[Crossref]

A. Yamamoto, T. Hori, T. Shimizu, and K. Nakagawa, “Japanese first optical interorbit communications engineering test satellite (OICETS),” Proc. SPIE 2210, 30–38 (1994).
[Crossref]

1991 (2)

F. Cosson, P. Doubrere, and E. Perez, “Simulation model and on-ground performances validation of the PAT system for SILEX program,” Proc. SPIE 1417, 262–276 (1991).
[Crossref]

G. Oppenhaeuser, M. Wittig, and A. Popescu, “The European SILEX project and other advanced concepts for optical space communications,” Proc. SPIE 1552, 2–13 (1991).
[Crossref]

1990 (2)

G. Oppenhaeuser and M. Wittig, “The European SILEX project-Concept, performances, status and planning,” Proc. SPIE 1218, 27–37 (1990).
[Crossref]

R. P. Mathur, C. I. Beard, and D. J. Purll, “Analysis of SILEX tracking sensor performance,” Proc. SPIE 1218, 129–141 (1990).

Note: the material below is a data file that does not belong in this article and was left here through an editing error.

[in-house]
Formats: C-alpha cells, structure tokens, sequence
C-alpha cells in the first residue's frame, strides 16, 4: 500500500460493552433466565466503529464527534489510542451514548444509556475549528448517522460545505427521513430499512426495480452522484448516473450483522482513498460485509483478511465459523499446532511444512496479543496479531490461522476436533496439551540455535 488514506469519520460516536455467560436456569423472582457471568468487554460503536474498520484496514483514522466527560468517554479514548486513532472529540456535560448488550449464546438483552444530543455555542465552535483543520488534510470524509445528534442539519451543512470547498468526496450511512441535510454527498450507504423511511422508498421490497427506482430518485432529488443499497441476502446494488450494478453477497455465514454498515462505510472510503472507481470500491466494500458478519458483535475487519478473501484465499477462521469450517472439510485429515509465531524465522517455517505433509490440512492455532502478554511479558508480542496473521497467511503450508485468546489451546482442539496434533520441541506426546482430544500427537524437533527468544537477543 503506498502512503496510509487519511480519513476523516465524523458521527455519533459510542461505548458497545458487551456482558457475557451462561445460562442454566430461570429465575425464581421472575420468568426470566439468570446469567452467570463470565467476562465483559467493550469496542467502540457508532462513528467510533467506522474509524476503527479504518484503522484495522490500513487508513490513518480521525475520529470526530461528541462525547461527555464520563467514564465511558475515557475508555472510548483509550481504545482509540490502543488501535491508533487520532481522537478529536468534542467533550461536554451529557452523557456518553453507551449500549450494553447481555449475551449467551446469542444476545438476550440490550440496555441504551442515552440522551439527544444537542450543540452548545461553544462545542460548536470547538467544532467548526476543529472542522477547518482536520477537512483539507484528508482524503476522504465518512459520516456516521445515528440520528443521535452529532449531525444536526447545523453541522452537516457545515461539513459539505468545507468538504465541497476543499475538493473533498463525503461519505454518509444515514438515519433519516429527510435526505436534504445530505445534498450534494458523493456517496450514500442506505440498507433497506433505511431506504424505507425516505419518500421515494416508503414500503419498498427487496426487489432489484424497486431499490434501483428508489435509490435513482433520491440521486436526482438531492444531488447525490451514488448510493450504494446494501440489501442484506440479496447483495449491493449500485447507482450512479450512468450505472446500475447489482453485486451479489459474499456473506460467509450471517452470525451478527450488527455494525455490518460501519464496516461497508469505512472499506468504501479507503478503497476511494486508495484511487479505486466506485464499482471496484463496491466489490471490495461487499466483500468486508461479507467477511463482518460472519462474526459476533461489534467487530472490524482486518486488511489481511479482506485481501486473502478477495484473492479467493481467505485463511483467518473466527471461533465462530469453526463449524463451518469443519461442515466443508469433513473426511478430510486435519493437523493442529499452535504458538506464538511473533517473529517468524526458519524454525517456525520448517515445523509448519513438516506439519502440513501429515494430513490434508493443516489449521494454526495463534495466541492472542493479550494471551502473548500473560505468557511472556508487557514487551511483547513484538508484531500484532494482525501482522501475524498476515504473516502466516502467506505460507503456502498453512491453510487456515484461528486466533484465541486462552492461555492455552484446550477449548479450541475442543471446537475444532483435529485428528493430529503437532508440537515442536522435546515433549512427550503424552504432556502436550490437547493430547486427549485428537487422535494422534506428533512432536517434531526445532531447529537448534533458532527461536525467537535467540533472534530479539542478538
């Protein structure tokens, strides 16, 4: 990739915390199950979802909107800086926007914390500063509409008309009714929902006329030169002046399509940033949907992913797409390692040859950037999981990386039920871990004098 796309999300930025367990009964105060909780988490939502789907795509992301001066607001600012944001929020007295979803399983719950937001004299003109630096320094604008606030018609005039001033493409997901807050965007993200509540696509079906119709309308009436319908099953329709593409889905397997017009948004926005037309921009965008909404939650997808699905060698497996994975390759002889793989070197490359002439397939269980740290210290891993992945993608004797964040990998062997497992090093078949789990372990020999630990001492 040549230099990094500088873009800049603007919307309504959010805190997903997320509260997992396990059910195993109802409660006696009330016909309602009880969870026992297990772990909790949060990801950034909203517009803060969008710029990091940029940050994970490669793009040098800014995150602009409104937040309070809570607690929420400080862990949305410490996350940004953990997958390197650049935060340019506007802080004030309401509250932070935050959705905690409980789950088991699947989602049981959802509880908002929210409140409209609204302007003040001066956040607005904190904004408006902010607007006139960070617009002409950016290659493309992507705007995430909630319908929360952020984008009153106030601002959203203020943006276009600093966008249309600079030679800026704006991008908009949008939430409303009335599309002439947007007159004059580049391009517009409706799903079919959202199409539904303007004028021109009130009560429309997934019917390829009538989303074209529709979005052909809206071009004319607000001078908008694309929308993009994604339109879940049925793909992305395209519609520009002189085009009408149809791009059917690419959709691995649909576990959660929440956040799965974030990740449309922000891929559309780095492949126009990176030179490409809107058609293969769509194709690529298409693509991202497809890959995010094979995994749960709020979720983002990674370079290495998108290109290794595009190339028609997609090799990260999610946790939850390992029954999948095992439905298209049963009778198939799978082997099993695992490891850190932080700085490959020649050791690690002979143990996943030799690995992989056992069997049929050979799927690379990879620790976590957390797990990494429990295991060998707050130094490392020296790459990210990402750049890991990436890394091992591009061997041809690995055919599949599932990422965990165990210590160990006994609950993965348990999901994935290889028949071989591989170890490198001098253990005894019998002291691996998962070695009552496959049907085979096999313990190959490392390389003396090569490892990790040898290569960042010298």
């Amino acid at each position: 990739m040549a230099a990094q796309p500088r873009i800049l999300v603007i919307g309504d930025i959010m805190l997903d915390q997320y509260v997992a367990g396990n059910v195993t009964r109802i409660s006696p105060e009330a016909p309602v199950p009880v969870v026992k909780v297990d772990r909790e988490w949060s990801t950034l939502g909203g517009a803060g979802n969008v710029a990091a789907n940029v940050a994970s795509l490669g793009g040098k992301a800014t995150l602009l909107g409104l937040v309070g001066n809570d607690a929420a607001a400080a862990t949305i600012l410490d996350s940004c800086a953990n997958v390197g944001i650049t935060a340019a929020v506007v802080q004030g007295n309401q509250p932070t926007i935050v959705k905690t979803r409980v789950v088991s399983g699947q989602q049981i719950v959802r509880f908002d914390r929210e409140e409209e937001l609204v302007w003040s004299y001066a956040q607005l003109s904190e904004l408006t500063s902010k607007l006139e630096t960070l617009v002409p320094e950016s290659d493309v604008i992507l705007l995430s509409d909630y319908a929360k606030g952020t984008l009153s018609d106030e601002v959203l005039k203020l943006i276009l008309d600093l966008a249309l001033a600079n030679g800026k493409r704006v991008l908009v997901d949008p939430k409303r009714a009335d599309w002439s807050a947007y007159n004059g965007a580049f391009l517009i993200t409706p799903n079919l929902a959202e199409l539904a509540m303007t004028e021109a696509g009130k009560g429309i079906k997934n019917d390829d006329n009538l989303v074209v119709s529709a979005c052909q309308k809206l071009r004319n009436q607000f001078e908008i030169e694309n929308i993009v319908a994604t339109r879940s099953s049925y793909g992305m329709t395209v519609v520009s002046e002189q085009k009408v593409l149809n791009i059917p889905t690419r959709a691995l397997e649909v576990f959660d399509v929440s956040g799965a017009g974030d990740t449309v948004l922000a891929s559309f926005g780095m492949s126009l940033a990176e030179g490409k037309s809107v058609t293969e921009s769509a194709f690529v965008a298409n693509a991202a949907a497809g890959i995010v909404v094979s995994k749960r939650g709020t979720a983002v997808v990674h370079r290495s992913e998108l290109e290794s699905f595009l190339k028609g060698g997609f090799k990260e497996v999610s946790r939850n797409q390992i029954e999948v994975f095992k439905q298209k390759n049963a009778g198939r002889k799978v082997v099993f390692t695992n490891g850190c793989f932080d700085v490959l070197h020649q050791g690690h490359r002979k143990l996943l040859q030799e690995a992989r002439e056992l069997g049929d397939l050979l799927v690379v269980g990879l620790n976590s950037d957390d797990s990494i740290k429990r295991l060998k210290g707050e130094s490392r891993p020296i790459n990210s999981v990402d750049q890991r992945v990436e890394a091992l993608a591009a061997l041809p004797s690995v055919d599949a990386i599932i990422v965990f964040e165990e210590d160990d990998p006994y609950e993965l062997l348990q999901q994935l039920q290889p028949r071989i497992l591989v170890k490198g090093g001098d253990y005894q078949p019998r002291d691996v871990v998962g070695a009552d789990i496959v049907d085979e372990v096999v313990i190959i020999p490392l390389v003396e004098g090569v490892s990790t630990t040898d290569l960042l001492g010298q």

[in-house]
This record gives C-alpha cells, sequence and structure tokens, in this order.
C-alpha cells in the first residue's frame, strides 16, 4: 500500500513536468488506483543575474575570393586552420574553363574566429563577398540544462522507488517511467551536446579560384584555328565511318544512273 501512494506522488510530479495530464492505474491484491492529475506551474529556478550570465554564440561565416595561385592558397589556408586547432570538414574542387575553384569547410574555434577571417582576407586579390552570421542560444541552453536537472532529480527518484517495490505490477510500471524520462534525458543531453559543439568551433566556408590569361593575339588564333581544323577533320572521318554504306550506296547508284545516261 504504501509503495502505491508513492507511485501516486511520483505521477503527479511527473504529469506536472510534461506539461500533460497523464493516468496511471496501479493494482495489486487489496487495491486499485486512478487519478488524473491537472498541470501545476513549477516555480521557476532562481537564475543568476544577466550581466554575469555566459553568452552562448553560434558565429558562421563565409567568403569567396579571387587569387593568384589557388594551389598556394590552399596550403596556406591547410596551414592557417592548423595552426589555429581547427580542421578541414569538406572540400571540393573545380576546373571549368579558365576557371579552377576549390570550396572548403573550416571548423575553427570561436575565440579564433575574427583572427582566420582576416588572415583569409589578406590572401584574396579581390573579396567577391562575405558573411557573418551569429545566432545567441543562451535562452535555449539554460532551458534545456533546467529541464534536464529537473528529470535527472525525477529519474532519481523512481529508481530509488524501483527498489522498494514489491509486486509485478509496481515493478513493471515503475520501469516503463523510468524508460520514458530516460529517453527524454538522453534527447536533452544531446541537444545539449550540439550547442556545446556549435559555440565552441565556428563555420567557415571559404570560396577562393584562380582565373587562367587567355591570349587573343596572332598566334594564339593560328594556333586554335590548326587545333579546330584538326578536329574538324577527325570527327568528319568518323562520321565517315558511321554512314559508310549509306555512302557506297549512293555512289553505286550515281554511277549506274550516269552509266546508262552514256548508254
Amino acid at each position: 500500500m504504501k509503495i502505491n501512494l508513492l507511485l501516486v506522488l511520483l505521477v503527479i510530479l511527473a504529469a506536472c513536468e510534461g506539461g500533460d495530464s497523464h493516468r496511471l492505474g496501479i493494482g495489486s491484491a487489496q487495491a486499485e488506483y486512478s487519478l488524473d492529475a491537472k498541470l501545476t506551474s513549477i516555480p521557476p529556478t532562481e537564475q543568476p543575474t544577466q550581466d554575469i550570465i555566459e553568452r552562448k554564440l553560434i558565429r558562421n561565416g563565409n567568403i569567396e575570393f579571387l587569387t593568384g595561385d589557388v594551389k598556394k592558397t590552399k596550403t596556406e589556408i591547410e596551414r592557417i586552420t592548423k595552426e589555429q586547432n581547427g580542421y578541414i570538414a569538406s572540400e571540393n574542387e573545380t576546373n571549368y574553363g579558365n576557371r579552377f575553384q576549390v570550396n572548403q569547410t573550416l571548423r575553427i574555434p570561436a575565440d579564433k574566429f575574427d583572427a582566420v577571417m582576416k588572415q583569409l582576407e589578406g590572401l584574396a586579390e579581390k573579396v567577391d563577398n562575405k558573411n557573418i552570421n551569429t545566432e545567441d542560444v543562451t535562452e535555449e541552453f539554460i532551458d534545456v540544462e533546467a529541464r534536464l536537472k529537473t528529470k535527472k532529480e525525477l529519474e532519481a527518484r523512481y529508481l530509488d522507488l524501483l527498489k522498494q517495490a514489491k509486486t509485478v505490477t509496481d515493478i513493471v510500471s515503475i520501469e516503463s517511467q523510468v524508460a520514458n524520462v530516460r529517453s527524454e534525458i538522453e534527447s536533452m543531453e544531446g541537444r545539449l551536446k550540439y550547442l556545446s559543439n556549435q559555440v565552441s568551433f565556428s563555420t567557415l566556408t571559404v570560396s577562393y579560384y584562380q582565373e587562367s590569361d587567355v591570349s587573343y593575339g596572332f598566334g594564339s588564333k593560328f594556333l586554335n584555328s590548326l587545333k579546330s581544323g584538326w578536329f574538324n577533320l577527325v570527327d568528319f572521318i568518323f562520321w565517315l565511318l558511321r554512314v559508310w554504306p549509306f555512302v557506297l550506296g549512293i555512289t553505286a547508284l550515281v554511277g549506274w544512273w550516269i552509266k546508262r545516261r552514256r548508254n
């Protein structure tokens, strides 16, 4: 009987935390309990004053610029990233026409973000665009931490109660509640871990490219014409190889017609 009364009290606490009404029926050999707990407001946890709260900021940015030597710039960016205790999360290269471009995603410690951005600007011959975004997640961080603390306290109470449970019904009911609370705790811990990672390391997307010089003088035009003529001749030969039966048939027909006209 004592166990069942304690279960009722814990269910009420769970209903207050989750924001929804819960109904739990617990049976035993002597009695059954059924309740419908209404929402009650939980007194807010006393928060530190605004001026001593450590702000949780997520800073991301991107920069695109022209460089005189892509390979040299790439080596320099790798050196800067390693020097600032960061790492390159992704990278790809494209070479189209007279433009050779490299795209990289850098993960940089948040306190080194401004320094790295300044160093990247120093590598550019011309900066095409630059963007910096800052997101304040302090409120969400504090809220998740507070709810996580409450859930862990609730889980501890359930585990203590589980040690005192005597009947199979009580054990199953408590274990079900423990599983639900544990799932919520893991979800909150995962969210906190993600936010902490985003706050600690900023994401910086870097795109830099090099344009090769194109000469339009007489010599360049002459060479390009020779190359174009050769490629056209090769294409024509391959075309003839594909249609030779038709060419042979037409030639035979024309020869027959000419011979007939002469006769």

[Crossref]

Ansari, H.

D. Russell, H. Ansari, and C.-C. Chen, “Lasercom Pointing, Acquisition, and Tracking Control Using a CCD - based Tracker,” Proc. SPIE 2123, 294–303 (1994).
[Crossref]

Arai, K.

T. Jono, Y. Takayama, K. Shiratama, I. Mase, B. Demelenne, Z. Sodnik, A. Bird, M. Toyoshima, H. Kunimori, D. Giggenbach, N. Perlot, M. Knapek, and K. Arai, “Overview of the inter-orbit and orbit-to-ground laser communication demonstration by OICETS,” Proc. SPIE 6457, 645702 (2007).
[Crossref]

Beard, C. I.

R. P. Mathur, C. I. Beard, and D. J. Purll, “Analysis of SILEX tracking sensor performance,” Proc. SPIE 1218, 129–141 (1990).
[Crossref]

Bird, A.

T. Jono, Y. Takayama, K. Shiratama, I. Mase, B. Demelenne, Z. Sodnik, A. Bird, M. Toyoshima, H. Kunimori, D. Giggenbach, N. Perlot, M. Knapek, and K. Arai, “Overview of the inter-orbit and orbit-to-ground laser communication demonstration by OICETS,” Proc. SPIE 6457, 645702 (2007).